- Analyze how other industries have implemented strategies and safeguards to address cybersecurity threats;
- Analyze challenges and barriers the health care industry encounters when securing itself against cyber-attacks;
- Review challenges to secure networked medical devices and other software or systems that connect to an electronic health record;
- Provide the Secretary with information to disseminate to health care industry stakeholders to improve their preparedness for, and response to, cybersecurity threats;
- Establish a plan to create a single system for the Federal Government to share actionable intelligence regarding cybersecurity threats to the health care industry in near real time for no fee; and
- Report to Congress on the findings and recommendations of the task force.
The report contains 100 recommendations (overall categories, or broad “imperatives,” and certain specific recommendations are highlighted here), but begins with the diagnosis: the patient is in critical condition, As noted in the graphic above, there is a severe lack of security talent, the system relies on vulnerable legacy equipment, Meaningful Use has driven the system prematurely into an “over-connected” state, the vulnerabilities have a direct impact on patient care, and there is an epidemic of known vulnerabilities across legacy health care technologies currently in use.
Against this backdrop, it is clear that a tremendous level of commitment will be required in order to address the crisis: high-level leadership, public and private sector financial resources, central coordination of efforts, legislative and regulatory changes to permit pooling of resources without fraud and abuse (anti-kickback) concerns, and more. These foundational elements will be needed in order to execute on the recommendations in the report across the broad categories outlined by the report’s six “imperatives:”
Define and streamline leadership, governance, and expectations for health care industry cybersecurity.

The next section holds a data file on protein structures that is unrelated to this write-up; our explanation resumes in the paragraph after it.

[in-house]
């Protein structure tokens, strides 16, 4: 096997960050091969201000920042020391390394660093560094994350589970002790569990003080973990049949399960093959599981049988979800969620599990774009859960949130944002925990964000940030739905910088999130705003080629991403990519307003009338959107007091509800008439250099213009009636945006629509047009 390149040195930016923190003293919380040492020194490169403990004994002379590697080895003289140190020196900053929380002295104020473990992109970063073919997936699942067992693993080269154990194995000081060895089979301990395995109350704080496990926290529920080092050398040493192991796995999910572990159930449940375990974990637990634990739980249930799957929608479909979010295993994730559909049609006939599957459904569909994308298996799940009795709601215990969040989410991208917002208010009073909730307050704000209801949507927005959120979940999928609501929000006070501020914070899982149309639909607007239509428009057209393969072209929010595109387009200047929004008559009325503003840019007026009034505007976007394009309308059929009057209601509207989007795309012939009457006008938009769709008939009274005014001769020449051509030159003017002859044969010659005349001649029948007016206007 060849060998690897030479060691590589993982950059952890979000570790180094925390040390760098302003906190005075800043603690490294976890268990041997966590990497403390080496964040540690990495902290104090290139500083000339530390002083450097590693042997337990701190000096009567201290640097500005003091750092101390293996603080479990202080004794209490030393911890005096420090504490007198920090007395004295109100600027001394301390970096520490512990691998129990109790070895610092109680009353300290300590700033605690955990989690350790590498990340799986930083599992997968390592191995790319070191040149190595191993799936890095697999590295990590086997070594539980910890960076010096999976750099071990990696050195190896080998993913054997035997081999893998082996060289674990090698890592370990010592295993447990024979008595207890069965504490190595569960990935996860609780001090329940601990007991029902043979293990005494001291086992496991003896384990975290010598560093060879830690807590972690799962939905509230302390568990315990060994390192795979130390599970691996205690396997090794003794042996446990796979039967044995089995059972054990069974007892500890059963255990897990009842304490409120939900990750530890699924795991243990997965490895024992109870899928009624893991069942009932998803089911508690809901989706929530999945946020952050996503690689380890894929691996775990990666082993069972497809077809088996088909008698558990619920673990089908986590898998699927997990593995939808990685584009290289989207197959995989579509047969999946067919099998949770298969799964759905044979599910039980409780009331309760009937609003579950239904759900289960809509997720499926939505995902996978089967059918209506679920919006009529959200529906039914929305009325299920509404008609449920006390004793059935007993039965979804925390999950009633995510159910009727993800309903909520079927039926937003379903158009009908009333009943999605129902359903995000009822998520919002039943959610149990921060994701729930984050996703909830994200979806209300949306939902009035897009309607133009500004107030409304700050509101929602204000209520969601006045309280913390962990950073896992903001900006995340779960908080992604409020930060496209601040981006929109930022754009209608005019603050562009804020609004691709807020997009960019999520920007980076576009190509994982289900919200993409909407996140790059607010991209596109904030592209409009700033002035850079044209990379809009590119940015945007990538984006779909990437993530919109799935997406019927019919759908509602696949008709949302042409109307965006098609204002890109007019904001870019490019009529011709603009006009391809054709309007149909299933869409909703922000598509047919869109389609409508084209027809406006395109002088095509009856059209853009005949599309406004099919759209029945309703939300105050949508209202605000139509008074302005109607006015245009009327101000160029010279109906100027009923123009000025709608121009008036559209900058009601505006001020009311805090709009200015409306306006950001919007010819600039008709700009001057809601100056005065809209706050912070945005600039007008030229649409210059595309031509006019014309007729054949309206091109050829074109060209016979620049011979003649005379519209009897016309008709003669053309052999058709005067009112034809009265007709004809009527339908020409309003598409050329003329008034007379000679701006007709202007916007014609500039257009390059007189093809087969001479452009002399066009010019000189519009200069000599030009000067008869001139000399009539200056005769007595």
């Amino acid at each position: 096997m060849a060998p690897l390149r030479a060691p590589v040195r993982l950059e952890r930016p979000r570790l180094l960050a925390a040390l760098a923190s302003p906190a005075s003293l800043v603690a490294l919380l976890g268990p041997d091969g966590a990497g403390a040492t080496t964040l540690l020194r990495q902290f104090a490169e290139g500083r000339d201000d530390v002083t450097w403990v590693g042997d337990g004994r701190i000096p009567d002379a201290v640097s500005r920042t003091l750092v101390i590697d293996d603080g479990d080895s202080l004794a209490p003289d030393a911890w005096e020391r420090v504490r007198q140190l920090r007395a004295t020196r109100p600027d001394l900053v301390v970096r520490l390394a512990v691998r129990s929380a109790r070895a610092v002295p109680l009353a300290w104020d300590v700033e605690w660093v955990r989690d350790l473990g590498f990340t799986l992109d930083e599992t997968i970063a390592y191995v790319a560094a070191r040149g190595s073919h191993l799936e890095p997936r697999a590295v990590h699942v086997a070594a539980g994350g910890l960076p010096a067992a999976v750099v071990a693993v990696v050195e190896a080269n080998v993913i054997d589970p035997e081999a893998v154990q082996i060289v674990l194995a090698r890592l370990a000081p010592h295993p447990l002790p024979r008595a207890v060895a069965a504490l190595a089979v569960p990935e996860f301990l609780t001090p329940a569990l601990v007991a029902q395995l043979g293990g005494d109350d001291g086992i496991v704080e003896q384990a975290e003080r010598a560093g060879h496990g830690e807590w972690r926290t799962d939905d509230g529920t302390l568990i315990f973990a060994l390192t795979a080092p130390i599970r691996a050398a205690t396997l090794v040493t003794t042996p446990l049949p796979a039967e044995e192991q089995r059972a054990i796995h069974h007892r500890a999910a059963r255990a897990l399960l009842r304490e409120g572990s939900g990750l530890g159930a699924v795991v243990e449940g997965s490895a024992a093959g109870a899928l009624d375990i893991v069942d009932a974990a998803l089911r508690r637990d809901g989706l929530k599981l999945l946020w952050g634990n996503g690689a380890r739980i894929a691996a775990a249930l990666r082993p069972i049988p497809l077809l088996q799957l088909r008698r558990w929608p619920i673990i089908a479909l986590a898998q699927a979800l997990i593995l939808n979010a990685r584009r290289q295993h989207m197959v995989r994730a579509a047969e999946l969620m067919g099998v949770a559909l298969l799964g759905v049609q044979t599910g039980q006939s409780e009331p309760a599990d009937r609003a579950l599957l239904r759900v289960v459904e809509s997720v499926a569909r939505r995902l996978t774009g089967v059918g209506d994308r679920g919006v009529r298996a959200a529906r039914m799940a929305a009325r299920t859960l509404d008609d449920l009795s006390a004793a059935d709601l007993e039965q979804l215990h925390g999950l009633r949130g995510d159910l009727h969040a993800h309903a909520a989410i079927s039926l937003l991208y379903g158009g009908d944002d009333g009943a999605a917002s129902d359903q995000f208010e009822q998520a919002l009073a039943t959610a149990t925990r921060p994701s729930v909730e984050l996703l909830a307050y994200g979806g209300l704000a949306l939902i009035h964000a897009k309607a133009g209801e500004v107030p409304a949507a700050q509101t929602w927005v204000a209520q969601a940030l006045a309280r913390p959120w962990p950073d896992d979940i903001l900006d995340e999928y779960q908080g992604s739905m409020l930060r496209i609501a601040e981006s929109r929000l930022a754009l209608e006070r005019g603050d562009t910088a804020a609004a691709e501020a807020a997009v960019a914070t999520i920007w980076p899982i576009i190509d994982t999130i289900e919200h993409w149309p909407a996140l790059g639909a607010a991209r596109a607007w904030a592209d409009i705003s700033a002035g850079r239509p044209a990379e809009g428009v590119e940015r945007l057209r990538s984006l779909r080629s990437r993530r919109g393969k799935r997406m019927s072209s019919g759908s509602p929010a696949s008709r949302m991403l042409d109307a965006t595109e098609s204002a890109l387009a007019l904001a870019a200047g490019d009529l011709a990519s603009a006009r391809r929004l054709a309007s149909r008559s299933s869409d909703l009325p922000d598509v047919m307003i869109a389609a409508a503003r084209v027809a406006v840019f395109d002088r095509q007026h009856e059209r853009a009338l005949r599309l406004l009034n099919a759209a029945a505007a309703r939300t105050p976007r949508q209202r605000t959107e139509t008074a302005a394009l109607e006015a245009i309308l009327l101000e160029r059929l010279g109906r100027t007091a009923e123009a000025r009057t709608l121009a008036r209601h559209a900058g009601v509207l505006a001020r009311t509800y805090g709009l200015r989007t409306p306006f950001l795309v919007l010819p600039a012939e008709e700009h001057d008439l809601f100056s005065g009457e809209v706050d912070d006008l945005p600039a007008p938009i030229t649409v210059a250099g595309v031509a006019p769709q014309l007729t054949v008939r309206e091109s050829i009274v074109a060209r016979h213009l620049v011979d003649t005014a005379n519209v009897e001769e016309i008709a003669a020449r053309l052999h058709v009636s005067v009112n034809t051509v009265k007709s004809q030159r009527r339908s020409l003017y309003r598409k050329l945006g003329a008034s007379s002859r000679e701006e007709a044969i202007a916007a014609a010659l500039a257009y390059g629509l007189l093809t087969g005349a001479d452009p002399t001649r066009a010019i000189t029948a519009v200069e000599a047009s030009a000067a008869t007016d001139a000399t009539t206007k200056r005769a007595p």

Increase the security and resilience of medical devices and health IT.
Develop the health care workforce capacity necessary to prioritize and ensure cybersecurity awareness and technical capabilities.
Increase health care industry readiness through improved cybersecurity awareness and education.
Identify mechanisms to protect research and development efforts and intellectual property from attacks or exposure.
Improve information sharing of industry threats, weaknesses, and mitigations.
None of these is susceptible to a quick fix, and it is difficult to imagine the seismic shifts in the industry that would be required — cultural, financial, technical — occurring quickly or smoothly. Indeed, the task force sees the need to create a healthcare-specific version of the NIST cybersecurity framework. (The current framework is recognized under the HIPAA Security Rule as a key standard; recognition of a new framework would not necessarily require amendments to the Security Rule.) That alone will take a while. The rest of the 100 action items are similarly long-term recommendations.
Related: HIPAA Chat with Task Force member David Finn of Symantec
Meanwhile, cyberattacks will continue. Breaches due to human error will continue. Avarice will continue to drive more security breaches, including DDOS and ransomware attacks.
A commitment to change on the scale required in order to combat the threat at hand demands strong leadership of a kind that we are not currently seeing in Washington. But solutions to this pervasive problem cannot be imposed top-down. A commitment to change at the individual health care provider, health care payor, health care device manufacturer level is ultimately required in order for the risks to be mitigated. This will require strong leadership — prompted, perhaps, by rules and regulations, and by the threat of fines, but ultimately driven by the mission to provide the best possible care, because it’s the right thing to do, and an understanding that addressing cybersecurity is not a one-time effort but, rather, a continual process. And as we’ve seen in other arenas, doing the right thing often results in lower costs and higher quality (think handwashing and healthcare-acquired infections). If cybersecurity is not encoded in the health care community’s organizational DNA by dint of the efforts of strong leaders at the local level, then it is difficult to see a future state that includes bringing these threats under control.